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BRASOV [Brah' shov]
Brasov - General Information
Location: Central Romania (Brasov County)
Size: 28.5 sq. miles (74 sq. km)
Elevation: 2,133 ft. (650 meters)
Inhabited since: 100 BC
First documented: 1234 AD (Corona)
Fringed by the peaks of the Southern Carpathian Mountains and resplendent with gothic, baroque and renaissance architecture, as well as a wealth of historical attractions, Brasov is one of the most visited places in Romania.
Founded by the Teutonic Knights in 1211 on an ancient Dacian site and settled by the Saxons as one of the seven walled citadels*, Brasov exudes a distinct medieval ambiance and has been used as backdrop in many recent period films.
The location of the city at the intersection of trade routes linking the Ottoman Empire and western Europe, together with certain tax exemptions, allowed Saxon merchants to obtain considerable wealth and exert a strong political influence in the region. This was reflected in the city's German name, Kronstadt, as well as in its Latin name, Corona, meaning Crown City (hence, the coat of arms of the city which is a crown with oak roots). Fortifications were erected around the city and continually expanded, with several towers maintained by different craft guilds, according to medieval custom.
Brasov is home to what is said to be the narrowest street in Europe. The Rope Streetis approximately four feet wide and links Cerbului Street with Poarta Schei Street. The street was initially used as an access route by firefighters.
Stroll around the old Town Hall Square where you can admire colorfully painted and ornately trimmed baroque structures. Take a peek inside the Black Church , the largest gothic church in Romania. Its name derives from damage caused by the Great Fire of 1689, when flames and smoke blackened its walls. The interior is impressive and well-kept and houses one of the largest organs in Eastern Europe.
Nearby are towering mountains, rolling fields, thick forests and villages with fortified churches.
* The seven walled citadels populated by the Saxons of Transylvania were known in German as the Siebenbürgen.
The other Siebenbürgen citadels were: Bistrita (Bistritz), Cluj (Klausenburg), Medias (Mediasch), Sebes (Mühlbach), Sibiu (Hermannstadt), Sighisoara (Schässburg)
The Council Square
The Saxons built massive stone walls and seven bastions around the city that are still visible today, as well as ornate churches, elaborately trimmed buildings and one of the finest central squares in the country, said to be the spot to which the legendary Pied Piper led the children of Hamlin. Located at the heart of old medieval Brasov and lined with beautiful red-roofed merchant houses, the Council Square, known to the Saxon population as the Marktplatz, is a nice place to rest and soak in the beautiful scenery.
In the centre of the square stands the Old Town Hall (1420), now home to Brasov's History Museum, while the southeast corner is dominated by the town's most famous landmark, the Black Church. Around the square, you'll find the renaissance-style Merchant's House (now the Cerbul Carpatin restaurant), the beautiful archway of the Orthodox Cathedral and the memorial museum of the Mureseanu family. In late summer, the Golden Stag music festival takes place here.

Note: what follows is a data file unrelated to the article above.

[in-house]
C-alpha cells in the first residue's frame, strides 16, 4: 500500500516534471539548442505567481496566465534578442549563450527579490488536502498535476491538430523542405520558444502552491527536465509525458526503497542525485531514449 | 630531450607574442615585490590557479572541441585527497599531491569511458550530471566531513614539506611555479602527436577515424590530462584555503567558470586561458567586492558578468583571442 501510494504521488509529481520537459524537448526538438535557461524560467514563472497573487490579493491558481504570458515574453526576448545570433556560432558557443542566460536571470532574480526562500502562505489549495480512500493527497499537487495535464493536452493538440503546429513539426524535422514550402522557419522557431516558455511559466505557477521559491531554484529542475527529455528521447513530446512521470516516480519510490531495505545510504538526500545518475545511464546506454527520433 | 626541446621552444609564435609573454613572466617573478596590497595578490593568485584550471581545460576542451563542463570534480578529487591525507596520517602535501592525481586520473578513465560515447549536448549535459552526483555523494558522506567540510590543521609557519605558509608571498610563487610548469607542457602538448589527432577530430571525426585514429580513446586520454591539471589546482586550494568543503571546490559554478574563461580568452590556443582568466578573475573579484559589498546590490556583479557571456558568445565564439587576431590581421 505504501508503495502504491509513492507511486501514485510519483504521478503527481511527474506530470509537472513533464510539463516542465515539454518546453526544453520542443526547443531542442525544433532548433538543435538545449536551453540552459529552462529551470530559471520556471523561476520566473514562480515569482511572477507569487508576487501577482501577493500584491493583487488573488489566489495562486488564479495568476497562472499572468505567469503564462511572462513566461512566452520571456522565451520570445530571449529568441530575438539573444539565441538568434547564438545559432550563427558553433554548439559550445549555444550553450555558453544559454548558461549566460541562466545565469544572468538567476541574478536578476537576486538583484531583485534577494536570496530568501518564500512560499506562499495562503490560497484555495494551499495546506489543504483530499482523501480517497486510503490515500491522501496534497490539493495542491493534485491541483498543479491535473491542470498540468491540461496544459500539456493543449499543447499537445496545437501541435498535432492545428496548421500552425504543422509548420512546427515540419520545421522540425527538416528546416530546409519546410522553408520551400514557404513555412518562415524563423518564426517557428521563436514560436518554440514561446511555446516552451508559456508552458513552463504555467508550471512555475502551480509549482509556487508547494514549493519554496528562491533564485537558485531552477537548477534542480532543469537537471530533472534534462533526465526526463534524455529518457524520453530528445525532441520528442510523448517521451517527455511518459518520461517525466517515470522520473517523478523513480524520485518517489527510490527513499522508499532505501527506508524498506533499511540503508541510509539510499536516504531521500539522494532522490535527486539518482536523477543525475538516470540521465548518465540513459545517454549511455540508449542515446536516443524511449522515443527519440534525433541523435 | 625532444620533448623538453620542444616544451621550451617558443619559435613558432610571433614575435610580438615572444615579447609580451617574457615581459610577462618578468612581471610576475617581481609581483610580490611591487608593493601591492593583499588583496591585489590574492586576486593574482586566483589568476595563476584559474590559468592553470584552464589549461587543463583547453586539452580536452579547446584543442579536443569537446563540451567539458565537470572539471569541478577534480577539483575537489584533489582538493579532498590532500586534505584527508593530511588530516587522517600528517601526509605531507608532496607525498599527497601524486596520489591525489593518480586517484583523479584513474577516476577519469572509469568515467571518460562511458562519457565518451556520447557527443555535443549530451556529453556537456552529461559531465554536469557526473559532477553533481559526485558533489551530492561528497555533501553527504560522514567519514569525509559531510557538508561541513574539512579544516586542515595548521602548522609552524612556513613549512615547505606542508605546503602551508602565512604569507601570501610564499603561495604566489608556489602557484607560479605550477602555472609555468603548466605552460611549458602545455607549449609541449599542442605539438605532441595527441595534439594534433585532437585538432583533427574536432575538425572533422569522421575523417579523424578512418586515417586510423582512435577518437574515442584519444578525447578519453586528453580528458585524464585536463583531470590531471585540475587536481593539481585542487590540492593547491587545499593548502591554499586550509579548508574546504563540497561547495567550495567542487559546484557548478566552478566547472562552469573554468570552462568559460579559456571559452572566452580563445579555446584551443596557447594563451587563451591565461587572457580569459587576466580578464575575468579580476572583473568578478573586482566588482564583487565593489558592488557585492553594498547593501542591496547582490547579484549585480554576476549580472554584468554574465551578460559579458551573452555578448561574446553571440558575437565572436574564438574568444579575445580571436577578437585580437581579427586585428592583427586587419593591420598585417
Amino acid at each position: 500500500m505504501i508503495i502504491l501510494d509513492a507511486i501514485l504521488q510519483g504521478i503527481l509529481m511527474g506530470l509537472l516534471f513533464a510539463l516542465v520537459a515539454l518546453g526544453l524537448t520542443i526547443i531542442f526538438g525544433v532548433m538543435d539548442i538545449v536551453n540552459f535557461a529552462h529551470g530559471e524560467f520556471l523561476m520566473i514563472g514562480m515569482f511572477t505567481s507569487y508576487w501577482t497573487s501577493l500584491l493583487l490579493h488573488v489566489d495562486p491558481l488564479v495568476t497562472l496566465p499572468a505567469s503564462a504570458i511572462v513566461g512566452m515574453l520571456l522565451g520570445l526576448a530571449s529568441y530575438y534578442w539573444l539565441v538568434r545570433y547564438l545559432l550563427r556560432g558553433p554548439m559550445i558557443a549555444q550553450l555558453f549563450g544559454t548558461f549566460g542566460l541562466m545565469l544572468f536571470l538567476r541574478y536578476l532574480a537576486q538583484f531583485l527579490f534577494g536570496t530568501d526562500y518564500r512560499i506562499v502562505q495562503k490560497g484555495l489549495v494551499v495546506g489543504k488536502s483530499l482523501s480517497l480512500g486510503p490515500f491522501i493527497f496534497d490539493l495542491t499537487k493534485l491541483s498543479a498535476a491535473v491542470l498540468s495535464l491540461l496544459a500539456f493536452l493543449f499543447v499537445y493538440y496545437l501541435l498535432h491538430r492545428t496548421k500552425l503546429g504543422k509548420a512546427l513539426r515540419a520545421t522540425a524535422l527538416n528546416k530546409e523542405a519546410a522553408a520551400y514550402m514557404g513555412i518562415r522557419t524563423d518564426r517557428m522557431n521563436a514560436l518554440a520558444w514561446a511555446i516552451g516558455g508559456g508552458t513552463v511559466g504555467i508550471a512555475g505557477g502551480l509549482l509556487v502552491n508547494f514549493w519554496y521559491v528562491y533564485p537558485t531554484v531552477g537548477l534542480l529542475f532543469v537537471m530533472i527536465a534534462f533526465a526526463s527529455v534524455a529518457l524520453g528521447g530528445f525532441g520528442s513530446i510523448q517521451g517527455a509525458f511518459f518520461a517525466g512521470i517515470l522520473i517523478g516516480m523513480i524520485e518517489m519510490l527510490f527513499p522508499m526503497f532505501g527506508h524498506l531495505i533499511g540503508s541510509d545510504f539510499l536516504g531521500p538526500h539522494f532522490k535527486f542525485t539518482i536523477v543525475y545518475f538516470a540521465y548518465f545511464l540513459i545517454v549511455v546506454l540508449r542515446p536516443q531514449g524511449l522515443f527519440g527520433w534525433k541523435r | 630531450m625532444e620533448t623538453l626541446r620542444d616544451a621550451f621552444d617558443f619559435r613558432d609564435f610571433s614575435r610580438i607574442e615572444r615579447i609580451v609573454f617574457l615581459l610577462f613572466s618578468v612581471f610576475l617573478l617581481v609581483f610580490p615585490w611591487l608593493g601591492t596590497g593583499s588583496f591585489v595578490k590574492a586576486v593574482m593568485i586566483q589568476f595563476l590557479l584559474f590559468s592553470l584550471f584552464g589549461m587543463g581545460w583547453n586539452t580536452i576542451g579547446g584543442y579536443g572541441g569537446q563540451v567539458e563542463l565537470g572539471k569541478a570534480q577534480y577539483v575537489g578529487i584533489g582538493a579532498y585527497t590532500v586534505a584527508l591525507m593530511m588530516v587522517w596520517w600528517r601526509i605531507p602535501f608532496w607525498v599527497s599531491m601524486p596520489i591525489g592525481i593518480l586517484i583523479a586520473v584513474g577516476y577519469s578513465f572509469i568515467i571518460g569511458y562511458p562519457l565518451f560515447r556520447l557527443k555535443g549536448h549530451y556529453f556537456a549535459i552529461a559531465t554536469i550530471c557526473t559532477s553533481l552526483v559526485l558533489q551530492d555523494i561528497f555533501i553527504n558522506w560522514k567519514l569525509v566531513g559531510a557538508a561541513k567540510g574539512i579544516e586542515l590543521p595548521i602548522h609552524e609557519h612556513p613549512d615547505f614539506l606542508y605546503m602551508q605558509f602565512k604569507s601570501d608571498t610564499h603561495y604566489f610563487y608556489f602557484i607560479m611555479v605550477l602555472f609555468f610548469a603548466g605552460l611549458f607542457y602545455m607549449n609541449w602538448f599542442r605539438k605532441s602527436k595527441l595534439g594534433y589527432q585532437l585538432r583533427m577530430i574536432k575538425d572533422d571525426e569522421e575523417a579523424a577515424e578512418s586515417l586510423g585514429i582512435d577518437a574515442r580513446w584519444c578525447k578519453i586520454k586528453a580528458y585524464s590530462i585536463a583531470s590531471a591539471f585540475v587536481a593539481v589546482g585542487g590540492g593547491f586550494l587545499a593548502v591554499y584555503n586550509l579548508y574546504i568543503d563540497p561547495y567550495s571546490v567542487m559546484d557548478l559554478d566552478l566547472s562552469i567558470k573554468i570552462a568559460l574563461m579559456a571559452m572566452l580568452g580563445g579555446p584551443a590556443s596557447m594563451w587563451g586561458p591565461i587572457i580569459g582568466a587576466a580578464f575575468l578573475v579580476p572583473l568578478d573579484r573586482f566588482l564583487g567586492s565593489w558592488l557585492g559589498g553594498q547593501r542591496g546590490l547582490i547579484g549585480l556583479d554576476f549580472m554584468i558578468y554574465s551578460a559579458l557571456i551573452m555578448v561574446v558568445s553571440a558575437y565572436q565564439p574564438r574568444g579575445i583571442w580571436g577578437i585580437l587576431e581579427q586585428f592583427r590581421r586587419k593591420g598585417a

The Old Town Hall
Built in the 13th century, the house served as meeting place for the town councilors, known as centurions. On top of the building sits the Trumpeter's Tower, used during the Middle Ages as a watchtower for warning the citadel inhabitants of approaching danger. Today, the old city hall houses the Brasov History Museum
The Black Church
Brasov's famous landmark and Romania's leading gothic church, the Black Church towers over the Council Square and the old town.
Built between 1385 and 1477 on the site of an earlier church (destroyed by Mongol invasions in 1242), the construction of the Marienkirche, as it was known in German, was hampered by extensive damage caused by Turkish raids in 1421. The church was given its new name after disaster struck again in 1689, when the Great Fire leveled most of the town, blackening the walls of the church. Restoration took almost 100 years. Of two towers planned, only one was finished.
The Black Church is the largest gothic church between Vienna and Istanbul.
The Black Church boasts the largest church bell in Romania, weighing in at seven tons.
The original gothic interior got a makeover during restorations, and the lofty, light space you see today is mostly baroque. The interior is beautiful, with balconies, stained glass windows, an enormous organ, stone columns and walls adorned with fabulous Turkish carpets. The church windows have recently been fitted out with special UV-filtering glass to protect the 119 Anatolian carpets. Thankful to have survived their trips into the "barbaric" lands south and east of the Carpathians, German merchants donated the carpets to the church in the 17th and 18th centuries. The collection is the largest of its kind in Europe.
Listen to the impressive 4,000-pipe organ dating from 1839 during concerts held here three times a week in the summer.
Brasov's Defensive Fortifications
Ever since Saxon settlers arrived in the early 12th century, invading Mongols, Turks and others gave them a tough time, repeatedly destroying the old settlements of Bartholoma and Corona. Thereafter, the Saxons set themselves to building fortifications around their town.
Most work was done between 1400 and 1650, when outer and inner walls were erected, together with massive defense towers and gates. Part of the defensive wall, once 40 feet high, seven feet thick and two miles long, can still be seen today, though most was taken down in the 19th century to make room for the city's expansion.